Do you feel like me that we already pay a good crack towards the road networks in the UK? Do you think that paying up to 85% tax on every litre of fuel we use and by paying a first registration fee, then an annual road fund tax isn’t already a big enough contribution towards the roads we should rightfully have in any place? They are after all and don’t forget this “our roads”, they don’t belong to the government.
Want to take that a bit further, don’t forget, each new car we put on the road has VAT include in the price and looking at an average Ford Focus, that over £3,000 in cold hard cash we are slipping into the Chancellors pocket. When you consider some cars cost way more than a mid-range Focus and that we will probably register around 2 million of the things this year, it does not take much work on the calculator to know we are talking billions. I mean, even the £55 first registration fee adds up when you times it by 2 million.
The motorist does not stop its contribution there, no, no, no. Every used car that’s sold by a dealer is also subject to vat and that’s paid on the bit between what the used car dealer paid for the car and what he sells it for. Parts for cars, tyres and even your regular service all chip in to the kitty.
So without going further, it’s surely easy for anyone to see that we shouldn’t be paying fortunes to use the roads we have, or asked to stump up even more so that we can have new roads we deserve and frankly, this is obscene and I can not understand why as a nation we are rolling over and accepting all this nonsense.
Why when we can always find billions to take part in some festival or event and to build white elephant stadiums we can’t fund a basic need of all of us, which is the right to get around safely and quickly. Why to achieve that do we have to stick our hands in our pockets and pay again, for something weave already paid for. It’s obscene.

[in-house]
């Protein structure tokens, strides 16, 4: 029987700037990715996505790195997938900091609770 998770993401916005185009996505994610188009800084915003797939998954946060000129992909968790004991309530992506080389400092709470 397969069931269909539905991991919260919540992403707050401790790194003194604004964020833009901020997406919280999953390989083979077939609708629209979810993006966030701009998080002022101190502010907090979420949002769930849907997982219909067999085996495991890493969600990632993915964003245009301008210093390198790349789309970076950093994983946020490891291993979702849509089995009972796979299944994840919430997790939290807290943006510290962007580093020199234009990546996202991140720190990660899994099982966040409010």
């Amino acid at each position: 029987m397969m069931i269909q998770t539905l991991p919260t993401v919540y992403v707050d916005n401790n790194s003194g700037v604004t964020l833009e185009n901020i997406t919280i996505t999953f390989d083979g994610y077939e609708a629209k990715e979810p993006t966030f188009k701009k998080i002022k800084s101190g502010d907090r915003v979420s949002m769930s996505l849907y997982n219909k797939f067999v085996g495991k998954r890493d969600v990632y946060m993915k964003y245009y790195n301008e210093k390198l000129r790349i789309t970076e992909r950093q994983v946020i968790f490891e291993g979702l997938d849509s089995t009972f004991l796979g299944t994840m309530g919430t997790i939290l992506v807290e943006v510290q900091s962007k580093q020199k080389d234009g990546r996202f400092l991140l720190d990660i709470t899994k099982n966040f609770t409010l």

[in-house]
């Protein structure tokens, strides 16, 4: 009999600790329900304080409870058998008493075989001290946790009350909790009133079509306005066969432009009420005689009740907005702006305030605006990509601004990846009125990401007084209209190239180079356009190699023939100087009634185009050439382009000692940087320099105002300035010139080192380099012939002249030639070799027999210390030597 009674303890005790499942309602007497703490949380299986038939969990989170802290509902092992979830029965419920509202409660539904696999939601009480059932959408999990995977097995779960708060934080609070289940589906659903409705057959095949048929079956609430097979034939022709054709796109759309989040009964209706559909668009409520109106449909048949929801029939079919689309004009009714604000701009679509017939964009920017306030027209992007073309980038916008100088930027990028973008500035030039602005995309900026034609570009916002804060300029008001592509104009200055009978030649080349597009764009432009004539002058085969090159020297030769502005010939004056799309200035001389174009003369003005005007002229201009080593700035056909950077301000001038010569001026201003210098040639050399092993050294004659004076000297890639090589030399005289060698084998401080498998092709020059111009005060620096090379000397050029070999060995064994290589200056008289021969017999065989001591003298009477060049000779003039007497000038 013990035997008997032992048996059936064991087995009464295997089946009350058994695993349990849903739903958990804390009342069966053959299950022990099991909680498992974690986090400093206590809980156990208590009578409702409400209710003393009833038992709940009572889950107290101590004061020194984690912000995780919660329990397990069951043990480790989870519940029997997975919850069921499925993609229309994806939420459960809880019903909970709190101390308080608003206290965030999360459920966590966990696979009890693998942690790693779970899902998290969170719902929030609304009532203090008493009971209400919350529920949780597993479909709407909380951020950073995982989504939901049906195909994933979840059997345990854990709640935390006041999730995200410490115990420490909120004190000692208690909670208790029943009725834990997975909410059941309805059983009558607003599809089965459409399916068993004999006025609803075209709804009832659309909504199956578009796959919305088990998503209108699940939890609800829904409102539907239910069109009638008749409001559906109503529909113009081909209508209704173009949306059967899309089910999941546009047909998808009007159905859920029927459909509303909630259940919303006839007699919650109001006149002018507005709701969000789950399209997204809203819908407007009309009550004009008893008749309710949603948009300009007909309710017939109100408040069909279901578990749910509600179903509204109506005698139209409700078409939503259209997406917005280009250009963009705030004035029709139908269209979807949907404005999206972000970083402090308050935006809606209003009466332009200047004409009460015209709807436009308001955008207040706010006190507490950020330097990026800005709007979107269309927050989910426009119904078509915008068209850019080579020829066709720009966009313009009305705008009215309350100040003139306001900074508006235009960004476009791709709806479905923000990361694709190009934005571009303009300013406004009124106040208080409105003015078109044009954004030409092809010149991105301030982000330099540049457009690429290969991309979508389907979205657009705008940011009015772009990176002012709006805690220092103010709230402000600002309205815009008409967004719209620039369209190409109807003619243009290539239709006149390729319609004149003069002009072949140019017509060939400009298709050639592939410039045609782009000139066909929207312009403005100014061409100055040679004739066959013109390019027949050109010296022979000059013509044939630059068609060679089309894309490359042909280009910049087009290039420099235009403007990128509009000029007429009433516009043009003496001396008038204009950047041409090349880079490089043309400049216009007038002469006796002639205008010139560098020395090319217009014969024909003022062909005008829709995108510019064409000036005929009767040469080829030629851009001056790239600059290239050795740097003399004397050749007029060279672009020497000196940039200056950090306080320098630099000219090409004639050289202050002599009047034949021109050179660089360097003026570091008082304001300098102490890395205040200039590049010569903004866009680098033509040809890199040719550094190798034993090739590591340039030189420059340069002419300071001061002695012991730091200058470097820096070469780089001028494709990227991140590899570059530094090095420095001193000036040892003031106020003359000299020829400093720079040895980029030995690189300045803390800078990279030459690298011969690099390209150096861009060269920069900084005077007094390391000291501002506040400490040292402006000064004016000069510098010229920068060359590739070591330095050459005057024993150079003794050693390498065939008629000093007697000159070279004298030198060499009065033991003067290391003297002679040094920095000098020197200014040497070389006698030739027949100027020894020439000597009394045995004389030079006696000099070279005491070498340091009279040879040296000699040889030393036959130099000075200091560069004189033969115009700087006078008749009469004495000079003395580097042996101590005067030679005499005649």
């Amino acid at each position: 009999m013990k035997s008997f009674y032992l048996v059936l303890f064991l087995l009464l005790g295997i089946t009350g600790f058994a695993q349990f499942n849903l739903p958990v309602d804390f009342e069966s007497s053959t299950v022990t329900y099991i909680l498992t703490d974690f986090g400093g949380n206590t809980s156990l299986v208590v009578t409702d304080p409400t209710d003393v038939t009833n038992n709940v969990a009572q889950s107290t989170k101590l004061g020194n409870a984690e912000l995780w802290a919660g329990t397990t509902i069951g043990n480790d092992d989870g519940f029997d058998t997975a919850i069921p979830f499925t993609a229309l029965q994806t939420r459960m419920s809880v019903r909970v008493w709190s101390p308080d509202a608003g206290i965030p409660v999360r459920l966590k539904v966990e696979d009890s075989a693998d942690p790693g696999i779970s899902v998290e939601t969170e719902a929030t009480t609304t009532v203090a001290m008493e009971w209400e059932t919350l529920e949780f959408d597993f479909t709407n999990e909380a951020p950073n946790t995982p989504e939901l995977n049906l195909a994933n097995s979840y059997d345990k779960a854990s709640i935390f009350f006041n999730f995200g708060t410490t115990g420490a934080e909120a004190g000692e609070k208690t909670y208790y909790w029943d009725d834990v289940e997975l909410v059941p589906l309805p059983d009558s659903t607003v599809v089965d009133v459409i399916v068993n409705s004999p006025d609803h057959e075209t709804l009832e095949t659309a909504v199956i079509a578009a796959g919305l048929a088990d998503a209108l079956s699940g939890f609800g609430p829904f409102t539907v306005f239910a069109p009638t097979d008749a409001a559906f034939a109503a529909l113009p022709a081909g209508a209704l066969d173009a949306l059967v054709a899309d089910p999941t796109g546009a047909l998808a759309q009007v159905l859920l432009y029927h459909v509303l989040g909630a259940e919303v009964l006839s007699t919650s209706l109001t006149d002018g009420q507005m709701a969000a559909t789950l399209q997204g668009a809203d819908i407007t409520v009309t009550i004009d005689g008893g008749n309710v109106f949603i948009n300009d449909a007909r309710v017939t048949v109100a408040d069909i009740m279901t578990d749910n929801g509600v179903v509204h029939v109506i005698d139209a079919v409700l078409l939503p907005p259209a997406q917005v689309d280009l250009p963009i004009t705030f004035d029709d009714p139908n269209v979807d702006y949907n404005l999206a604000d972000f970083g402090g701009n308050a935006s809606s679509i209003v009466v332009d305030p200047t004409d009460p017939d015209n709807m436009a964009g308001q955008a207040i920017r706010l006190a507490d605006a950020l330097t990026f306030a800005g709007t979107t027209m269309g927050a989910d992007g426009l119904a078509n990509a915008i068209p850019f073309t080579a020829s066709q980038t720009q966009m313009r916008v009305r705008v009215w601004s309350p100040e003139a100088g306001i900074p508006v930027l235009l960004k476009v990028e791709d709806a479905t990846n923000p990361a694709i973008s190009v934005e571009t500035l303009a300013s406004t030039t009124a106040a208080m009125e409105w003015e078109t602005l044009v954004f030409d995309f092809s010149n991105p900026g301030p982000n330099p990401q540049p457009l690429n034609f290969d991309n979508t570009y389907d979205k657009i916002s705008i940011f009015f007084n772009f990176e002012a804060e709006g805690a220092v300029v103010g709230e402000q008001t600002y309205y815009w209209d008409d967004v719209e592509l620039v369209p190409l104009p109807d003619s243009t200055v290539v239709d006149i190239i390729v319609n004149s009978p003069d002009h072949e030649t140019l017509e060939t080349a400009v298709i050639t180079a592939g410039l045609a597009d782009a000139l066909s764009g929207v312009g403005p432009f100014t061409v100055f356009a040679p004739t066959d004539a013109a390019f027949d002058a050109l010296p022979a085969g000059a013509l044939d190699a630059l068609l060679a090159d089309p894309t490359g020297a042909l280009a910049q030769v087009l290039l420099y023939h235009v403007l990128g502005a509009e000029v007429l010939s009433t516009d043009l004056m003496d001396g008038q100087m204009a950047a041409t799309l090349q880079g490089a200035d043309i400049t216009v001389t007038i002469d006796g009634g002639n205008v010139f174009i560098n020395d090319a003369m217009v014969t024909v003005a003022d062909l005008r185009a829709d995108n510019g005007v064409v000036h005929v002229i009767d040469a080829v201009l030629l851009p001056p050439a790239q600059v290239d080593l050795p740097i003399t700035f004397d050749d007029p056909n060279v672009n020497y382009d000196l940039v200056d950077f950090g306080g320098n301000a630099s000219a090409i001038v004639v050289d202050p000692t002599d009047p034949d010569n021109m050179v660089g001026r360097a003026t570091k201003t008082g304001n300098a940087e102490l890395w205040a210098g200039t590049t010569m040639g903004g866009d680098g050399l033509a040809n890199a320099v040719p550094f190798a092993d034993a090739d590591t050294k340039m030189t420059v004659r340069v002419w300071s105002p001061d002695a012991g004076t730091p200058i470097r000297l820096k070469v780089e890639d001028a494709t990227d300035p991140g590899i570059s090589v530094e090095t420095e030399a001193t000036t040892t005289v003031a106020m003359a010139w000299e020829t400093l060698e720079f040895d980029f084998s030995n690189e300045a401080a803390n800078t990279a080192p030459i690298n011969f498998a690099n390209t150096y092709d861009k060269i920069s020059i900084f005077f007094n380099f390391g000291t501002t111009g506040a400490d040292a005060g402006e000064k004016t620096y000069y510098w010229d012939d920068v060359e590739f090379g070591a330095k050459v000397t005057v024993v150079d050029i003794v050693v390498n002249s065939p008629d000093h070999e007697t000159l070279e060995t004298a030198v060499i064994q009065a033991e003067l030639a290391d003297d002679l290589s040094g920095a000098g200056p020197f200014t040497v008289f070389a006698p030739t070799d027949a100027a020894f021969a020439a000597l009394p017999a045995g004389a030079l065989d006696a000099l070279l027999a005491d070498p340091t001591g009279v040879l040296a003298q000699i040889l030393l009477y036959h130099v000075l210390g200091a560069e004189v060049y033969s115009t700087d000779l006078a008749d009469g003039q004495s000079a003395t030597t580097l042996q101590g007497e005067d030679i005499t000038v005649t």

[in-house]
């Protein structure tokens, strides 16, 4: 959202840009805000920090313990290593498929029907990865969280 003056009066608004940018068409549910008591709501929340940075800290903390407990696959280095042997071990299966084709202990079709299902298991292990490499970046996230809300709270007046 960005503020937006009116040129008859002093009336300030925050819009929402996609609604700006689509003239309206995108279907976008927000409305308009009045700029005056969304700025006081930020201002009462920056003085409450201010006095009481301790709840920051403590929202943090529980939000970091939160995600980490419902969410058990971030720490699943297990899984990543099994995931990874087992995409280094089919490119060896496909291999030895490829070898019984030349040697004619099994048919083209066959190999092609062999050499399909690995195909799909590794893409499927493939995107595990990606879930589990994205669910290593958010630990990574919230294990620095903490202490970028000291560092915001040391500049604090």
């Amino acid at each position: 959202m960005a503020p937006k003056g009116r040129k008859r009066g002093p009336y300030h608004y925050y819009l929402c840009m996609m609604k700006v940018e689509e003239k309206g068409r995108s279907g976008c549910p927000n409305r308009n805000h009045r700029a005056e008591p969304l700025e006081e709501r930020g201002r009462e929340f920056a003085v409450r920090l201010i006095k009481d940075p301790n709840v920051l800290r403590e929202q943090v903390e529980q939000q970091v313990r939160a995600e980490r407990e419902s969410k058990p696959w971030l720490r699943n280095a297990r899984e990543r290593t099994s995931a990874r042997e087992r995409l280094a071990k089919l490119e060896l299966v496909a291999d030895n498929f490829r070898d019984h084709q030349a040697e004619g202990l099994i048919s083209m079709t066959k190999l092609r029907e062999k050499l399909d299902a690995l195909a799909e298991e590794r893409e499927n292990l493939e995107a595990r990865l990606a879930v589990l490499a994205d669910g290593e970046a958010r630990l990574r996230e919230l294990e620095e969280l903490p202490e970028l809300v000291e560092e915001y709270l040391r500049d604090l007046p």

So the government has announced they are going to try and alleviate some congestion black spots across the country and the scheme involves the A14, which takes traffic from the M1/M6 interchange at Catthorpe in Leicestershire to the port of Felixstowe in Suffolk. A widened and enhanced section running through Cambridgshire would be subject to tolls, according to the Department for Transport.
This, you will not be surprised marks a U-Turn for the government who had previously stated that “existing roads” would not be subject to road tolls.
The line goes that for around a year now, the government has been consulting on how best to ease congestion without “creating a drain on its resources”. So from in between the political speak, we have to figure out what they are actually talking about and it’s not actually about how to ease congestion, but rather who can we get to pay for it. So not wanting and deciding not to pay for it “because that is what we are talking here”, the government have decided to farm out the £1.5 billion project to the private sector, who will build the road and fund the road, then get the money back from me and you by charging us a toll to use the road.
So effectively, the government is not intending to pay a brass halfpenny of the taxes we talked about earlier to pay for this, despite Transport Secretary Justine Greening said: “The A14 is a crucial strategic route for the east of England, vital not only for international road traffic using the port of Felixstowe but everyone who relies on it daily”. So sorry guys, its important, but clearly, not that important that the government intend to pay for it so its double bubble for us, the road users.
My old mother used to say to me the words were cheap, but actions were what mattered and without being political, to hear a government Transport Minister say:- “My department has been working hard to generate innovative and imaginative solutions to tackling long term congestion and I am pleased to be able to unveil what we believe to be the best option for people living locally as well as those who see it as a lifeline to international markets”. “It demonstrates yet again that this coalition government is focused on delivering economic growth and our determination to do everything we can to support delivery of key national infrastructure.” Clearly that’s doing everything you can, other than spending the money that we’ve already given you!
Subject to agreement with local authorities on a funding package and confirmation at the next Spending Review, construction work could begin by 2018. At this point however, more work needs to be done to determine the best tolling solution, including what length the tolled section should be, how users would pay and what the tariff should be.
Funny, in any other walk of life, if you had already paid for something, then were charged again, no one would accept it, but when it comes to roads, it seems as if we are all happy to sit on our hands and watch as this project becomes the flag bearer for all other road projects to come, by which time, it will be too late to shut that stable door.